In recent years, nanotechnology has been developed as an important scientific field that now attracts a significant amount of attention in drug delivery and cancer therapy. It represents an important technique to develop aqueous formulations of hydrophobic drugs.16,17 Biodegradable polymeric nanoparticles are often used to achieve a controlled release of drugs in advanced anticancer drug delivery systems.16,18,19 Therefore, in an effort to overcome the disadvantages of THA, a variety of attempts have been reported in the literature to increase the solubility in aqueous media with increased bioavailability. In this field, a temperature sensitive copolymeric nanoparticle formulation using poly (N-isopropylacrylamide-vinyl pyrrolidone-acrylic acid) has been developed.20 Moreover, nano-flakes of THA produced by a supercritical anti-solvent method and a supercritical anti-solvent with enhanced mass transfer have been reported by Jin et al, and have further been demonstrated to successfully enhance both dissolution rate and bioavailability of THA.21 Meanwhile, Suksuwan et al have synthesized nanoparticles of a molecularly imprinted polymer (MIP) enantioselective receptor for the (R)-enantiomer of THA. It was found that MIP nanoparticles of THA have the potential to attack multidrug-resistant cells.22 However, all these studies generally lacked a detailed evaluation of the anticancer effect of this nanoparticle loaded with THA (THA-NP) construct in vivo.

Furthermore, to date, no reports can be found in the literature evaluating THA/methoxy poly(ethylene glycol)-poly(ε-caprolactone) (MPEG-PCL) polymeric nanoparticle therapeutics. MPEG-PCL represents an amphiphilic diblock copolymer exhibiting distinct hydrophilic (PEG chains) and hydrophobic (PCL chains) segments. In aqueous media, the copolymer may form core-shell nanostructures with an inner hydrophobic core and outer hydrophilic shell due to high solubility.2325 Encapsulation of hydrophobic drugs into polymeric nanoparticles may present a hydrophilic stabilizing interface that can prolong the circulation time in vivo and may further enhance the cellular uptake. More importantly, due to enhanced permeability and retention (EPR) effects, polymeric nanoparticles may improve the anti-tumor effects by passively targeting tumors.26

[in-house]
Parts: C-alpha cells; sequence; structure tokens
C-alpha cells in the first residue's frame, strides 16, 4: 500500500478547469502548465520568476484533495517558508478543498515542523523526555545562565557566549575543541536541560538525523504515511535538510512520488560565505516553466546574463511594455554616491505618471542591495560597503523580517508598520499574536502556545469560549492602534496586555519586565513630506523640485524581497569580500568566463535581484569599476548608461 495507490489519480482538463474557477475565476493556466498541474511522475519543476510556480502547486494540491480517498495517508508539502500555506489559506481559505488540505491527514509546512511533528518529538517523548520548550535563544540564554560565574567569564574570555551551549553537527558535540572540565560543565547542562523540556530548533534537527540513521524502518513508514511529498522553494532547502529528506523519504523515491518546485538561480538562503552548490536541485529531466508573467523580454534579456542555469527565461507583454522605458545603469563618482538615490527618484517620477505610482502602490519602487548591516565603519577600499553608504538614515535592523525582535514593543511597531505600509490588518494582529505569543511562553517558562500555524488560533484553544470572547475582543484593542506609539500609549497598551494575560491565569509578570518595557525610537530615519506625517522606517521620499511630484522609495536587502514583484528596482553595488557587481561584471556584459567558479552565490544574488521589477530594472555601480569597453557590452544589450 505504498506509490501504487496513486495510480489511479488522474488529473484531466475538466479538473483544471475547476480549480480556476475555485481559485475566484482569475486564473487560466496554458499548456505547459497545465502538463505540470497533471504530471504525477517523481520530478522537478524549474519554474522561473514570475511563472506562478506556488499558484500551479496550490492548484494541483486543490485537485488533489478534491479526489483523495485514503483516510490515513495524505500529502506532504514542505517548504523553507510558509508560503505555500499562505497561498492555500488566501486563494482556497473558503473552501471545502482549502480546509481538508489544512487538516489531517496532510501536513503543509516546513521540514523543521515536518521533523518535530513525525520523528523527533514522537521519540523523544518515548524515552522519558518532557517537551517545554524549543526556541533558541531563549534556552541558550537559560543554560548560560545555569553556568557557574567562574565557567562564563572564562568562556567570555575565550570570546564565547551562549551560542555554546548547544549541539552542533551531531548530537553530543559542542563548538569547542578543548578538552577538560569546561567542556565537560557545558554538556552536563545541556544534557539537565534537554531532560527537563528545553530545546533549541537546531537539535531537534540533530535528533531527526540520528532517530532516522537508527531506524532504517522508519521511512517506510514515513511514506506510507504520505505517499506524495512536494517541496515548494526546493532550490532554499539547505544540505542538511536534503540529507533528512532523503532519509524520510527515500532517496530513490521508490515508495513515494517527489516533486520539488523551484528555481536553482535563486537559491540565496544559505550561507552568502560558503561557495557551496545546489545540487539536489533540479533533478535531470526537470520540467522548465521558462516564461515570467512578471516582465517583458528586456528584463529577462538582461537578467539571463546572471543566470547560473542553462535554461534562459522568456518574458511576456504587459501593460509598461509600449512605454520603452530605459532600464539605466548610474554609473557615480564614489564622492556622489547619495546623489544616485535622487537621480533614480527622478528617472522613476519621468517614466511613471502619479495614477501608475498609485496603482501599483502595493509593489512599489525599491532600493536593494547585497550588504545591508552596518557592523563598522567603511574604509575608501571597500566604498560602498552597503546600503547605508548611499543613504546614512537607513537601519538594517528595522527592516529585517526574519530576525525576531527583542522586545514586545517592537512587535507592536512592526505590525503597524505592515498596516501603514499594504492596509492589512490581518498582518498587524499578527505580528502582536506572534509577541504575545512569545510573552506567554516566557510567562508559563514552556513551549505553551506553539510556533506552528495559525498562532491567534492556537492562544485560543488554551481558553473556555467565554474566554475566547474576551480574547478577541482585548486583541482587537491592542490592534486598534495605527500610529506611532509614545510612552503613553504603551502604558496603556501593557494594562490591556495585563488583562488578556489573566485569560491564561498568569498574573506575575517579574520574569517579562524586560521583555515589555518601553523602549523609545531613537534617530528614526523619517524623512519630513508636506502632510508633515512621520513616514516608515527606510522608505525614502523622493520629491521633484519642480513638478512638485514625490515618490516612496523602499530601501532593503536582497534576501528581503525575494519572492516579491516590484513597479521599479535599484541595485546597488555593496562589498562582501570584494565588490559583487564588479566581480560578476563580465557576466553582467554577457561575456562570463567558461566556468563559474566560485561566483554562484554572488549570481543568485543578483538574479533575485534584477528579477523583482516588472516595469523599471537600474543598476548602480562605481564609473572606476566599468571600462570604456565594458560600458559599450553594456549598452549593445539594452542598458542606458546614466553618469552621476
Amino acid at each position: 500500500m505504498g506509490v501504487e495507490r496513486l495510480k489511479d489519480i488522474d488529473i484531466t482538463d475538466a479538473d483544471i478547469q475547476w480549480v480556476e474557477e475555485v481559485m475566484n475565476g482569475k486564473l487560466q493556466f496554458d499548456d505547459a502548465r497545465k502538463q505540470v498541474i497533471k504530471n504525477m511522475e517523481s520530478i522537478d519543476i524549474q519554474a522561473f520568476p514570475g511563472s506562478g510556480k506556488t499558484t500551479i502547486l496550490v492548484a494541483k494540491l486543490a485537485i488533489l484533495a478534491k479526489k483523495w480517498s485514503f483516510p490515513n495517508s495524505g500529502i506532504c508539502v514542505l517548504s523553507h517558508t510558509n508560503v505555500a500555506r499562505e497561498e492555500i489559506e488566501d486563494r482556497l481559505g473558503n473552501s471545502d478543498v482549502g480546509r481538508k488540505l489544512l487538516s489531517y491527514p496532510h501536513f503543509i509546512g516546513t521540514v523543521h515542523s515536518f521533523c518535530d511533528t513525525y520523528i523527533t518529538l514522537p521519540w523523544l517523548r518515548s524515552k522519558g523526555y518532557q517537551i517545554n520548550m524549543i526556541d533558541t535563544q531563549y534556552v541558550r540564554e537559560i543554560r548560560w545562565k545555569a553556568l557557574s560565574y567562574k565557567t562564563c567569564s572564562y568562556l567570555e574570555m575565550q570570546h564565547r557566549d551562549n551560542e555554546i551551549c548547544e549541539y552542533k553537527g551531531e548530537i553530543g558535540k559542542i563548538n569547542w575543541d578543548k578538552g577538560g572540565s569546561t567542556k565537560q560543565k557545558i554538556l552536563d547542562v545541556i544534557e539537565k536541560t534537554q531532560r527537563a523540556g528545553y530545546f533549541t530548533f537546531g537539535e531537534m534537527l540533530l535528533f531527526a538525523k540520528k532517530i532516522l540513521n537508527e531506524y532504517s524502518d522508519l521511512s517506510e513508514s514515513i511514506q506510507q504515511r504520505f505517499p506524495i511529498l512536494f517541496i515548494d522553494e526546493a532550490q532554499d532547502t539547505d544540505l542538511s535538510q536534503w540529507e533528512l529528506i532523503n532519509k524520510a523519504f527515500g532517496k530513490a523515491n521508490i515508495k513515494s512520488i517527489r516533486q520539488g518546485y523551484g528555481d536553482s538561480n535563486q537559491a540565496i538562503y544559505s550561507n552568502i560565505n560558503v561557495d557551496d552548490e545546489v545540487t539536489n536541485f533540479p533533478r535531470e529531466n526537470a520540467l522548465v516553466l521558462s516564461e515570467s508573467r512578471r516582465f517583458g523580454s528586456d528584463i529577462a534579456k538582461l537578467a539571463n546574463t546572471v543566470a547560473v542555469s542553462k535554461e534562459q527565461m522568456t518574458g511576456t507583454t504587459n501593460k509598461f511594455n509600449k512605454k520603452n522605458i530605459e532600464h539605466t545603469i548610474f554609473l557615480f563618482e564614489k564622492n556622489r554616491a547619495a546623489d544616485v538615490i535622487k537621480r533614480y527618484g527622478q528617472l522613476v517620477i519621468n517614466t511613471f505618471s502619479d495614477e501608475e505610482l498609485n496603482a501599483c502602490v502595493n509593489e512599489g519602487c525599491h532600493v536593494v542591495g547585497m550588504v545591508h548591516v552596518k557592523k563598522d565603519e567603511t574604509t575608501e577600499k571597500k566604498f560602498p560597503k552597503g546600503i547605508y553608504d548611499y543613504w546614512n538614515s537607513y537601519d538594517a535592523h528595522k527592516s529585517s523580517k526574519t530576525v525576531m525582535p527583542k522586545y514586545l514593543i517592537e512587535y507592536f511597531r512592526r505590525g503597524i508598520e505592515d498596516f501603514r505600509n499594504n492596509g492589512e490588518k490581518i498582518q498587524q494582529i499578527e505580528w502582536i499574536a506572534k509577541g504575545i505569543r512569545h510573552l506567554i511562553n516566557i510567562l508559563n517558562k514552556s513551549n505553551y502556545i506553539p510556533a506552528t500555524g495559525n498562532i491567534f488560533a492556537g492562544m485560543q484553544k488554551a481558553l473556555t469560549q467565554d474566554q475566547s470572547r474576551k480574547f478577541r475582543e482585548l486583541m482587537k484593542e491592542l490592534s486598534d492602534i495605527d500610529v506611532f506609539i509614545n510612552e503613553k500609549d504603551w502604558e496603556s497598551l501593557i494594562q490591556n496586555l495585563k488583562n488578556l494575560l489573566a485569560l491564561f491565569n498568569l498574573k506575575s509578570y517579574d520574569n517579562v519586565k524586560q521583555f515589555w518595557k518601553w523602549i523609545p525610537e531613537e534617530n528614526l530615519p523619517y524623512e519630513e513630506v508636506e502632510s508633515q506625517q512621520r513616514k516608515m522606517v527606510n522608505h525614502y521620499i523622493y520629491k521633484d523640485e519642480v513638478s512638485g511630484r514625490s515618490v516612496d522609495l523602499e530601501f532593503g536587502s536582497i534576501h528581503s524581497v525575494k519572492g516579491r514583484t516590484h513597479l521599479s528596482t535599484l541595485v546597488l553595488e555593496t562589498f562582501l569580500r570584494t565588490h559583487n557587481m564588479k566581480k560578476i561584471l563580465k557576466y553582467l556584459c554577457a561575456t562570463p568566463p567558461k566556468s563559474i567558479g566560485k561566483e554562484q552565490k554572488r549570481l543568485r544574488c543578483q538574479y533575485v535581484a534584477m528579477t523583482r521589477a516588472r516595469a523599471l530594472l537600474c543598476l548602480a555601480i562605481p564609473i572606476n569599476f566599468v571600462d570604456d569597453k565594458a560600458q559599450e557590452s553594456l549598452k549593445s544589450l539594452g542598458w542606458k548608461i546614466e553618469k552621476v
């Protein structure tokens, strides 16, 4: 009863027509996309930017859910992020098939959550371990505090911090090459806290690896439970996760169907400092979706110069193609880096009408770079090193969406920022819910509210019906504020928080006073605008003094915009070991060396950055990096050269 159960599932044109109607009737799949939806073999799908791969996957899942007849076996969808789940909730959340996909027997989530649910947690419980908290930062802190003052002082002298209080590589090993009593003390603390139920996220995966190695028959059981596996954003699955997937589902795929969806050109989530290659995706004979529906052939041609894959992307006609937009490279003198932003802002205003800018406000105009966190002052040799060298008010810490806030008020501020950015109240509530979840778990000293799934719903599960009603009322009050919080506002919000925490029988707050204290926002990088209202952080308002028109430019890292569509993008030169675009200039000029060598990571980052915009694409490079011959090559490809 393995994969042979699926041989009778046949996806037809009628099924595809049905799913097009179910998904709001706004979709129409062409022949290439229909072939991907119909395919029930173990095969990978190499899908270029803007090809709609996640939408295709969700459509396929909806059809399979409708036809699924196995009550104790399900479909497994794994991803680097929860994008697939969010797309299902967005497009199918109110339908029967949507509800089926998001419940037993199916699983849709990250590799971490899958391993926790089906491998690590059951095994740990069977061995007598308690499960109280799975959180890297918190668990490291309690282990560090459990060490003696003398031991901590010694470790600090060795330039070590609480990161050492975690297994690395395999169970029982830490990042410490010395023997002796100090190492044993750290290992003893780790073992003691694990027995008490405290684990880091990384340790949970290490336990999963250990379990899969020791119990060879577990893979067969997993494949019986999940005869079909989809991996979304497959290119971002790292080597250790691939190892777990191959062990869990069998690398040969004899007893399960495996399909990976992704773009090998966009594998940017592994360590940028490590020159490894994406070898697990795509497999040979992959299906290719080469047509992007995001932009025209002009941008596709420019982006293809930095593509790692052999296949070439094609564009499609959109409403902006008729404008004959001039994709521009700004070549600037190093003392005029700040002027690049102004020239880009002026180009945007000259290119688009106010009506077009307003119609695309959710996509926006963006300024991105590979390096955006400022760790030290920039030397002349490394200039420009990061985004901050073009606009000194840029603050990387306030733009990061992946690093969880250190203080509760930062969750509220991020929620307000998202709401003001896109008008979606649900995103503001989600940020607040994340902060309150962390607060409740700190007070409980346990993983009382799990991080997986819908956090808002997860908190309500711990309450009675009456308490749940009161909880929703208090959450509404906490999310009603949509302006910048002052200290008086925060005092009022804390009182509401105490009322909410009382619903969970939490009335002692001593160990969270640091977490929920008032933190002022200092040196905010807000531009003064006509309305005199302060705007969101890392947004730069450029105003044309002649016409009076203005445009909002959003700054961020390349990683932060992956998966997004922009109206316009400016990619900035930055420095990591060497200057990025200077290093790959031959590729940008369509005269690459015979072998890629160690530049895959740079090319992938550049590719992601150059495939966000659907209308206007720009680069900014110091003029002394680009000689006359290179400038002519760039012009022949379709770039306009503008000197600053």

In this study, we decided to use THA encapsulated into the MPEG-PCL nanoparticles to form a stable water-based formulation for potential clinical applications. Furthermore, the anticancer effects of THA-NPs were evaluated both in vitro and in vivo and the THA-NPs were characterized with regards to size and surface morphology. The in vitro release profile of THA-NPs was also evaluated. Moreover, cellular uptake and MTT assays of THA-NPs were performed using A549 cells. Finally, 18F-FDG PET/CT, flow cytometry, ELISA, and immunohistochemistry were performed in A549 tumor-bearing nude mice to evaluate the anti-tumor activities in vivo.

Materials and methods


THA (≥98%) was purchased from Meilun Biotech Co. Ltd (Dalian, People’s Republic of China). ε-Caprolactone (ε-CL) was purchased from Alfa Aesar (Ward Hill, MA, USA). MPEG (Mn =2,000), stannous octoate [Sn(Oct)2], and MTT were purchased from Sigma-Aldrich Co. (St Louis, MO, USA). Dimethyl sulfoxide (DMSO), methyl alcohol, and acetonitrile (HPLC grade) were supplied by Kelong Co. Ltd. (Chengdu, People’s Republic of China). A TNF-α ELISA kit was purchased from Beijing Cheng Lin Biological Technology Co. Ltd. (Beijing, People’s Republic of China). Ki-67, CD31, and VEGF polyclonal antibody were purchased from Bioworld Technology Co. Ltd. (Nanjing, People’s Republic of China).

Cell lines and animals

Human lung carcinoma (A549) cells were obtained from the Experimental Medicine Center at the Affiliated Hospital of Southwest Medical University (Luzhou, People’s Republic of China), as approved by the Ethics Committee of Southwest Medical University. A549 cells were cultured in RPMI medium (1640, Gibco, Waltham, MA, USA) supplemented with 10% fetal bovine serum (Gibco), 100 μg/mL of streptomycin sulfate, and 100 IU/mL of penicillin G sodium at 37°C under 5% CO2 atmosphere and high humidity.